Investing in Madagascar

B. OPPORTUNITIES

Among the promising economic sectors, the following are singled out for the importance of the opportunities they offer.

  1. Mining
  2. Tourism
  3. Agribusiness
  4. Export processing zones
  5. Construction

1. Mining

Geological studies and mining explorations have demonstrated the existence of mining resources of varying importance in Madagascar. Some of them have already been industrially exploited, such as chromites, nickel and ilmenite. Some are currently under heavy exploration, such as oil, iron, and uranium. And some gemstones (ruby, sapphire, and emerald), decorative stones (crystal, quartz, marble, graphite, and labradorite) as well as some rare metals (gold) have been exploited by small-scale extraction projects.

Three important investment projects are being implanted with success in Madagascar:

  1. Nickel and cobalt extraction project ($3.3 billion) in Ambatovy. The joint venture formed by Japanese, Korean and Canadian companies is scheduled to start production in 2010 with a capacity estimated at 60 000 tons of nickel, 5 600 tons of cobalt and 19 000 tons of ammonium sulfate per year.
  2. Ilmenite extraction project in Taolagnaro ($580 million) promoted by a Canadian investor. Production will start in 2009 with an initial capacity of 750 000 tons of ilmenite and 250 000 tons of zircon per year.
  3. Smelter grade ilmenite, zircon and rutile project ($240 million) in Toliara promoted by an Australian company and a South African mining company.

More on Mining sector (http://www2.gaf.de/bpgrm/)

2. Tourism

Mainly as an eco-tourism destination, Madagascar has attracted an increasing number of tourists over the last six years. With its unique fauna and flora, underdeveloped tourism sites and the increasing demand, there are huge investment opportunities in the hospitality business and tourism-related services (air, sea and ground transportation, tours operations, and more).

Foreign companies in the tourism sector are allowed to acquire land under certain conditions according to the law and there are 22 land reserves established by the Government for tourism activities in high potential areas.

3. Agribusiness

About one-half of Madagascar is cultivable, but little more than 5 percent of the total land area is currently planted. Madagascar has 18 million hectares of cultivable land. With diverse climates and fertile land, anything grows in this country. For instance, Madagascar currently produces rice, fruits, vegetable, vanilla, spices, cotton, biofuel, and essential oils. And due to the quality of its soil, produces from Madagascar are internationally renowned for their quality.

Madagascar can be a competitive source of food supply to regional and international markets. Labor for agricultural activities is available and cheap as seventy percent of the population lives in rural area. With growing global food demand and insufficient production, investment in food production in Madagascar is actually attractive.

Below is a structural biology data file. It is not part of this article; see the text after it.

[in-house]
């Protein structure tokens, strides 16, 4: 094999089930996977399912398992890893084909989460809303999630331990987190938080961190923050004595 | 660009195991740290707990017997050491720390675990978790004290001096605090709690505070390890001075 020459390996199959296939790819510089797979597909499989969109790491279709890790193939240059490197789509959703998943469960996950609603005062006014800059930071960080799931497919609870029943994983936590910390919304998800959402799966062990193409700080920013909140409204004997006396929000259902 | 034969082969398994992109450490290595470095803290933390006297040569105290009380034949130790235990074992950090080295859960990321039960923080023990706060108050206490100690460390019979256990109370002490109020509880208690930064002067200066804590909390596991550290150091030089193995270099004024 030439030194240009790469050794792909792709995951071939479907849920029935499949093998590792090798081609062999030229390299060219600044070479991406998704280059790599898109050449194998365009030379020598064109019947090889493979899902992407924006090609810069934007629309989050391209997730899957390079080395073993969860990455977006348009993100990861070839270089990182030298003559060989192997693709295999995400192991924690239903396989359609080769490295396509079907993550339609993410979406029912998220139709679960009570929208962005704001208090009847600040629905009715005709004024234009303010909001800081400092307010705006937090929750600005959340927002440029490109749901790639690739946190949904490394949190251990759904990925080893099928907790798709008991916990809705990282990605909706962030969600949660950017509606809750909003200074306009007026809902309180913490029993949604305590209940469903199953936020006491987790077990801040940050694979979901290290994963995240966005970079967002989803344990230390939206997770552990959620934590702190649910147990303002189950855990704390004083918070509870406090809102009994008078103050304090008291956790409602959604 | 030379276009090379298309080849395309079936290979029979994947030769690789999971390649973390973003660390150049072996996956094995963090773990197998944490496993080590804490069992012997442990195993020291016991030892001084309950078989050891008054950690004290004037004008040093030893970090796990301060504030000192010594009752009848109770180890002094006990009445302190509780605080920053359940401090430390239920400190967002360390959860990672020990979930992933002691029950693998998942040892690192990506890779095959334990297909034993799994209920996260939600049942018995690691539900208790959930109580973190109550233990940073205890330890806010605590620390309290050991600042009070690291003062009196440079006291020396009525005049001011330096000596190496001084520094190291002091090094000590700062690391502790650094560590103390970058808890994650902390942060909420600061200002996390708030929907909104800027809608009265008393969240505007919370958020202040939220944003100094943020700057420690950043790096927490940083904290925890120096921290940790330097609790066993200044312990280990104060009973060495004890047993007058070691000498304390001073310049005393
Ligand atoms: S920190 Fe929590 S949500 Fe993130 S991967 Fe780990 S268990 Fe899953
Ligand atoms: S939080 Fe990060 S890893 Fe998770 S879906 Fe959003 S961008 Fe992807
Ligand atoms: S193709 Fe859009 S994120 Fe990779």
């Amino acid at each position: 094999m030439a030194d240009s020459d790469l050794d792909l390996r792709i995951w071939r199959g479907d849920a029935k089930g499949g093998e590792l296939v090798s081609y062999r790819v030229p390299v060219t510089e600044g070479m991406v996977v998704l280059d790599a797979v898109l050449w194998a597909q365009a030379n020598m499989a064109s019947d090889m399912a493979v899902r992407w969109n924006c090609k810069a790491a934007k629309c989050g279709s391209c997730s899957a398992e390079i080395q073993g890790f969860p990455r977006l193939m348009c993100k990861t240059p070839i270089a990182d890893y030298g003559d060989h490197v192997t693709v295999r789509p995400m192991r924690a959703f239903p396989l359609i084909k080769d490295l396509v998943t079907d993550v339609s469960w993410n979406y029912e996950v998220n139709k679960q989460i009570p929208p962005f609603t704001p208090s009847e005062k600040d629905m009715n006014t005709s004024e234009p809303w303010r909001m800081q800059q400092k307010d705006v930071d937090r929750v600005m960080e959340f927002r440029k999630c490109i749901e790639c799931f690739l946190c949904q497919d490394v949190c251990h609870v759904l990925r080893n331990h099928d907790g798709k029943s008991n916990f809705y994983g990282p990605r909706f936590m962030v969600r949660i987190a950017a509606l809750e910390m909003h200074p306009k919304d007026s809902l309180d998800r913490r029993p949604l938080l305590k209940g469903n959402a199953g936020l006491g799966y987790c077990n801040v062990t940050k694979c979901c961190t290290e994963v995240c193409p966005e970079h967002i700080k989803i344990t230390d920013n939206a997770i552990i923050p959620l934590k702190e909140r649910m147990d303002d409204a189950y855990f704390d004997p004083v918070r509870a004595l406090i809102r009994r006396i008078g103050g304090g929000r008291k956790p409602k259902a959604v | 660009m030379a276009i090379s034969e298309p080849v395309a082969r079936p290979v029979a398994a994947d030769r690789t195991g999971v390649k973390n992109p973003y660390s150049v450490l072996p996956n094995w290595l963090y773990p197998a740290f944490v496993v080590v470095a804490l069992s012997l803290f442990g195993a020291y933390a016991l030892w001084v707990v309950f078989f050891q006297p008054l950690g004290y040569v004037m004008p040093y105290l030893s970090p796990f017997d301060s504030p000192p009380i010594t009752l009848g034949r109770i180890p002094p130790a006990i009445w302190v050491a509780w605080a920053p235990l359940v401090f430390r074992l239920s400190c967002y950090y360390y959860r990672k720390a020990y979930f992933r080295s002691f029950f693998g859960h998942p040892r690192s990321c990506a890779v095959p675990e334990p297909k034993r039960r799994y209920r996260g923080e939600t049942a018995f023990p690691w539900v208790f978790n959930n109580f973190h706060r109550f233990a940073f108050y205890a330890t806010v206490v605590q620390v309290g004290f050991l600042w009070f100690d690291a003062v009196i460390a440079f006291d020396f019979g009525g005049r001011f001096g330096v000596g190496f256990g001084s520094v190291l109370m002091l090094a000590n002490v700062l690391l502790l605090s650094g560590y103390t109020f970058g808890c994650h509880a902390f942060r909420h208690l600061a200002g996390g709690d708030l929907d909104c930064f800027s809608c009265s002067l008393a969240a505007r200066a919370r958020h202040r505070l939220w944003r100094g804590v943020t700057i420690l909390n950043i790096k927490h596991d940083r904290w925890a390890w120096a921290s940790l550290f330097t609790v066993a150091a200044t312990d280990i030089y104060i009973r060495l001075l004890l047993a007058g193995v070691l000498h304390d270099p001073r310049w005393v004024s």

4. Export processing zones

Since the adoption of the law 89-027 on December 1989, the Malagasy government has offered several incentives to export-driven companies with EPZ status, including

  • Tax exemption upon company registration;
  • Exemption from professional taxes;
  • 10 per cent only as tax on dividends;
  • Income tax exemption for the first five years, then 10% tax thereafter;
  • Exemption from customs duties and taxes on imported equipment and inputs;
  • Free transfer of funds upon termination of activities.

These companies have to export at least 95 percent of their production.

Labor intensive industries such as textile industry have benefited from these incentives. And with the facilitated access to American and European markets granted by the AGOA (American Growth and Opportunity Act) and bilateral trade agreements, these companies have benefited from these opportunities. And with Madagascar’s membership in the SADC (Southern African Development Community), COMESA (Common Market for Eastern and Southern Africa) and COI (Communauté de l’Océan Indien), these opportunities have been significantly increased.

5. Construction

Public and private investments in infrastructure (roads, ports) and production facilities have created a huge demand for construction-related products and services. There are opportunities for companies with the needed expertise and resources. French, Chinese, Japanese, Malaysian have found their way in this sector.

A. FIVE GOOD REASONS TO INVEST IN MADAGASCAR
C. FINANCING
D. FINDING LOCAL PARTNERS
E. INVESTMENT INCENTIVES AND PROTECTION
F. STARTING A BUSINESS
G. USEFUL LINKS